April 9, 1957 May 5, 1957 Brigadoon Meg Brockie Adelphi
February 21, 1958 February 22, 1958 Portofino Kitty Adelphi
Mar 19, 1958 March 30, 1958 Oklahoma! Ado Annie Carnes City Center
December 31, 1964 January 23, 1965 Royal Flush Understudy Shubert
January 29, 1966 July 15, 1967 Sweet Charity Nickie
understudy Charity
replacement Charity
Palace
May 24, 1966 January 3, 1970 Mame replacement Agnes Gooch
replacement Vera Charles
Winter Garden
Broadway
April 8, 1970 April 15, 1970 Cry for Us All Bessie Legg Broadhurst
January 19, 1971 February 3, 1973 No, No, Nanette Lucille Early 46th Street
November 11, 1972 February 11, 1973 Much Ado About Nothing Choreography assistant to Donald Saddler Winter Garden
April 26, 1976 May 9, 1976 Tickles by Tucholsky Theatre Four
October 5, 1977 November 27, 1977 Misanthrope, TheThe Misanthrope Arsinoe Joseph Papp Public Theater
New York Shakespeare Festival
June 14, 1978 December 3, 1978 American Dance Machine, TheThe American Dance Machine Choreographic reconstruction Century
October 10, 1978 November 12, 1978 Broadway Musical, AA Broadway Musical Maggie Simpson Theatre of the Riverside Church
October 8, 1979 August 28, 1982 Sugar Babies Replacement Mark Hellinger
May 14, 1981 October 25, 1981 I Can't Keep Running in Place Beth Westside
June 13, 1983 Unknown Tallulah Tallulah Bankhead Westside Arts
August 23, 1983 September 5, 1983 Same Time, Next Year Doris Ivoryton Playhouse
March 9, 1987 March 9, 1987 Star Dust Performer Sardi's
May 17, 1990 July 8, 1990 Annie 2 Fran Riley Norma Terris
September 6, 1990 September 9, 1990 Money Talks Promenade
June 1996 June 1996 Home Mother Ensemble Studio Theatre
April 9, 1997 May 27, 1997 No, No, Nanette Papermill Playhouse
January 28, 2000 January 30, 2000 70, Girls, 70 Gert York Theatre Company

Film and television[edit]

Film and television
Year Title Role Notes
1949 Manhattan Showcase Host
1951 Don Ameche's Musical Playhouse Self Jan 25, 1951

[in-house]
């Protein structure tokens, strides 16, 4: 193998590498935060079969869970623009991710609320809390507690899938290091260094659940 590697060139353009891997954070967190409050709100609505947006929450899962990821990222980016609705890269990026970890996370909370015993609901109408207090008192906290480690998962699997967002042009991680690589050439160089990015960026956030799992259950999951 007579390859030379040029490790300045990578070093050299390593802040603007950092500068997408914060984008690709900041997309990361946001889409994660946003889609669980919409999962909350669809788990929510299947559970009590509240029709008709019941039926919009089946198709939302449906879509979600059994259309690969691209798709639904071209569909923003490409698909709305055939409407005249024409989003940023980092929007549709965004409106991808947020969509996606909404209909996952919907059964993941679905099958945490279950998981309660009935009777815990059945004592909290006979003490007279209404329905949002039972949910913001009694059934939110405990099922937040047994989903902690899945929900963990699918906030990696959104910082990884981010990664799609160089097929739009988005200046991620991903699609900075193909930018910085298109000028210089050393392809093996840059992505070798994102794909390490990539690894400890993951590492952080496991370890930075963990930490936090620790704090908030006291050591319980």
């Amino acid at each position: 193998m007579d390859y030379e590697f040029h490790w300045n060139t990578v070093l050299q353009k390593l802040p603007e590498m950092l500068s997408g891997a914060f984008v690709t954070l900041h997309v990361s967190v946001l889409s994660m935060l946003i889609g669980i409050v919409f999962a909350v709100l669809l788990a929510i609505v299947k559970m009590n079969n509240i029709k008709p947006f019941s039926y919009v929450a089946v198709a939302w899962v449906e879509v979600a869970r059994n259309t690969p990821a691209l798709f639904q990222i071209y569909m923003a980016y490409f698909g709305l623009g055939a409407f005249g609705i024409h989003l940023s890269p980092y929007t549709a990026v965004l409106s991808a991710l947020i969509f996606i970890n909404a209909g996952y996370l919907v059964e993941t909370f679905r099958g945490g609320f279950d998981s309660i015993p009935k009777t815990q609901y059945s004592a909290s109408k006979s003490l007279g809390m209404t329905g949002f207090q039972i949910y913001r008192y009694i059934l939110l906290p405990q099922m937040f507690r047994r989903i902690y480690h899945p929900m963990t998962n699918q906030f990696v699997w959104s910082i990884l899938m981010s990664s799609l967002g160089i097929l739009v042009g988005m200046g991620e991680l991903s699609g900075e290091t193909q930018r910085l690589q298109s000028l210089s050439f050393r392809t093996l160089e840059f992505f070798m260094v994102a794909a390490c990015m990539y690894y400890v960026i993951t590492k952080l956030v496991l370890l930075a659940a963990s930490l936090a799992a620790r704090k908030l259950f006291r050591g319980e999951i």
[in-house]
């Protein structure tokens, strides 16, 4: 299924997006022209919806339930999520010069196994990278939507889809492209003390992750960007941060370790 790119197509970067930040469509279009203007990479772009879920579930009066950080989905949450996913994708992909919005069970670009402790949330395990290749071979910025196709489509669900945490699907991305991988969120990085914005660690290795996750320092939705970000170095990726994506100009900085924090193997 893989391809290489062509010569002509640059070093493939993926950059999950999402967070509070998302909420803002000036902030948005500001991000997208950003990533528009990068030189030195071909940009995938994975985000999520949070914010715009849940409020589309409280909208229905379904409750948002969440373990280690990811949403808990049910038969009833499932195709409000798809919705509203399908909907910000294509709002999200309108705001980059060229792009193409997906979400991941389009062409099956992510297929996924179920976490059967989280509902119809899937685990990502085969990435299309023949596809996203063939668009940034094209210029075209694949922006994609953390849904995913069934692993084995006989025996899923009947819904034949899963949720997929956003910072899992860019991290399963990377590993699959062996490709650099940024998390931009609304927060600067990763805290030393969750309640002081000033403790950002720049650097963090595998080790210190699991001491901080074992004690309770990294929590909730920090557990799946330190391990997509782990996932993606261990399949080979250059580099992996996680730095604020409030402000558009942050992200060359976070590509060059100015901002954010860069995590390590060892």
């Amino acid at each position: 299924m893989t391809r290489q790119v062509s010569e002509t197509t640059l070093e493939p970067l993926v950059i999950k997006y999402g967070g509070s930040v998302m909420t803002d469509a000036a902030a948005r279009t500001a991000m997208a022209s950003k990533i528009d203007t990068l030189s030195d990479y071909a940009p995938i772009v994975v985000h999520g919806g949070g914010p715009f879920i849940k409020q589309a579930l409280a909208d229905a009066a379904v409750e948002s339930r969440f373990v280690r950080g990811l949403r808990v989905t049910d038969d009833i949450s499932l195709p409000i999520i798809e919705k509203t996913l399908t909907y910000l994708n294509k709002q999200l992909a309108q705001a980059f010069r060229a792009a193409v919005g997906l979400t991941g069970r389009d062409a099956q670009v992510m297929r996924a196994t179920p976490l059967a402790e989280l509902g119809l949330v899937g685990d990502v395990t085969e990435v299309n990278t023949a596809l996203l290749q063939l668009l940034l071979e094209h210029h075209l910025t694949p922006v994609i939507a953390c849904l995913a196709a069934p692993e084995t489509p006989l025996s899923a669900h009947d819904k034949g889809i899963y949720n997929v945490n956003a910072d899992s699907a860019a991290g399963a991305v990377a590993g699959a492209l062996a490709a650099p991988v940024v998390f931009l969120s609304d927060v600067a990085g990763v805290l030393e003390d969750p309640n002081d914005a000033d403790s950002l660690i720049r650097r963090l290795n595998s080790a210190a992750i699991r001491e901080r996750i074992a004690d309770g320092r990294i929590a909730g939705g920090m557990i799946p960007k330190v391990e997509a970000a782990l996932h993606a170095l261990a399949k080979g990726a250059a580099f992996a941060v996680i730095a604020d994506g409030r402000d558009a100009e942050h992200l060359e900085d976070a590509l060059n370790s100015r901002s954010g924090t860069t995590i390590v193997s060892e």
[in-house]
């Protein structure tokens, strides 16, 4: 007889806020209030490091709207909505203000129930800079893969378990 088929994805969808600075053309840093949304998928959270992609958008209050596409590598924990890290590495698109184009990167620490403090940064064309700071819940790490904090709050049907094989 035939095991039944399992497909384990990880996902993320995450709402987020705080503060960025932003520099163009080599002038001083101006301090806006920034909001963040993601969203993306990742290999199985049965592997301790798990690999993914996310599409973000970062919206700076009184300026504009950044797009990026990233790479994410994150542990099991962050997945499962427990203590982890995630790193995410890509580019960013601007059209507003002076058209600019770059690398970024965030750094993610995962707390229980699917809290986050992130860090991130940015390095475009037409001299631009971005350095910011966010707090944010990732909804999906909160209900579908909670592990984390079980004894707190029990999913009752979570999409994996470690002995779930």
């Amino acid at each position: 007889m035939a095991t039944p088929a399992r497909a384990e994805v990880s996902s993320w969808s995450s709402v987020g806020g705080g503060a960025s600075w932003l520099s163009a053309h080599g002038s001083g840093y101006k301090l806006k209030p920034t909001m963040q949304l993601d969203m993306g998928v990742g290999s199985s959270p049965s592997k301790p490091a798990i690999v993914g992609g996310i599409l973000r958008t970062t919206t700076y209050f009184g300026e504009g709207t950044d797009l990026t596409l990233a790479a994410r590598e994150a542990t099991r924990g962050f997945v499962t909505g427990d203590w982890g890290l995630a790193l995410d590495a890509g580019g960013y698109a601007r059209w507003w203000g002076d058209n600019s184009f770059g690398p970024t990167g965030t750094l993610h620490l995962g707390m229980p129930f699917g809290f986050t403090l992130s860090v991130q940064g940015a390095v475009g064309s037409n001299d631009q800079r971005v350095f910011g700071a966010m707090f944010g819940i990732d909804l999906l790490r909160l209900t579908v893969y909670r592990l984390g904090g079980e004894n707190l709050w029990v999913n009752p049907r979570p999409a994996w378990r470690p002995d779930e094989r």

1951 Don Ameche's Musical Playhouse Self Feb 4, 1951
1951 Paul Whitman's Goodyear Revue Self May 20, 1951
1951 General Electric Guest House Self August 12, 1951
1951 Mel Torme Show, TheThe Mel Torme Show Self November 5, 1951
1951 Colgate Comedy Hour Self Episodes 1.35 and 1.40
1952 Ezio Pinza Show, TheThe Ezio Pinza Show February 1, 1952
1953 The Ed Sullivan Show Self Episodes 6.25 and 6.45
1954 Kraft Television Theatre TV series, episode: Pardon My Prisoner
1955 Colgate Comedy Hour Self Episode 5.33
1955 A.N.T.A. Album of 1955 Self
1958 The Ed Sullivan Show Self Episodes 11.17, 11.19 and 11.32
1960 Strangers When We Meet Betty Anders
1960 Hallmark Hall of Fame Lise TV series, episode: Shangri-La
1961 Bell Telephone Hour, TheThe Bell Telephone Hour Self TV series, episode: The Music of Richard Rodgers
1961 Yves Montand on Broadway Self
1971 The David Frost Show' Self Episode 3.109
1971 Tonight Show Starring Johnny Carson, TheThe Tonight Show Starring Johnny Carson Self Feb 4, 1971
1972 26th Tony Awards Self
1973 27th Tony Awards Self
1976 American Woman: Portraits of Courage, TheThe American Woman: Portraits of Courage Mary Harris Jones
1977 Roseland Cleo
1975–1989 Ryan's Hope Maeve Ryan TV series, 788 episodes
1982 Family Feud Self Feb 8, 1982
1989 Live with Regis Self Jan 13, 1989
1989 Entertainment Tonight Self Jan 13, 1989
1989 Another World Hannah Tuttle TV series, two episodes
1990's All My Children Nurse Harris TV series, unknown episodes
1993 Law & Order Flo Bishop TV series, episode: Born Bad
1995 Cosby Mysteries, TheThe Cosby Mysteries TV series, episode: Last Tango
1997 Neptune's Rocking Horse Sadie
1997 One Life to Live Dr. Maud Boylan TV series, unknown episodes
2009 American Masters Self TV series, episode: Jerome Robbins: Something to Dance About

References[edit]

  1. ^ Klein, Alvin (21 August 1983). "Soap Opera Star at Ivoryton". The New York Times. 
  2. ^ Inc, Time (1953-03-09). "The Little Girl They Had to Star". Life (9 Mar 1953): 102–106. 
  3. ^ Wilson, Earl (16 July 1975). "Helen Gallagher Slips Into Soaps". The Milwaukee Sentinel. 
  4. ^ Frank, Leah D. (12 August 1984). "Tallulah: Glitter and Self Pity". The New York Times. 

External links[edit]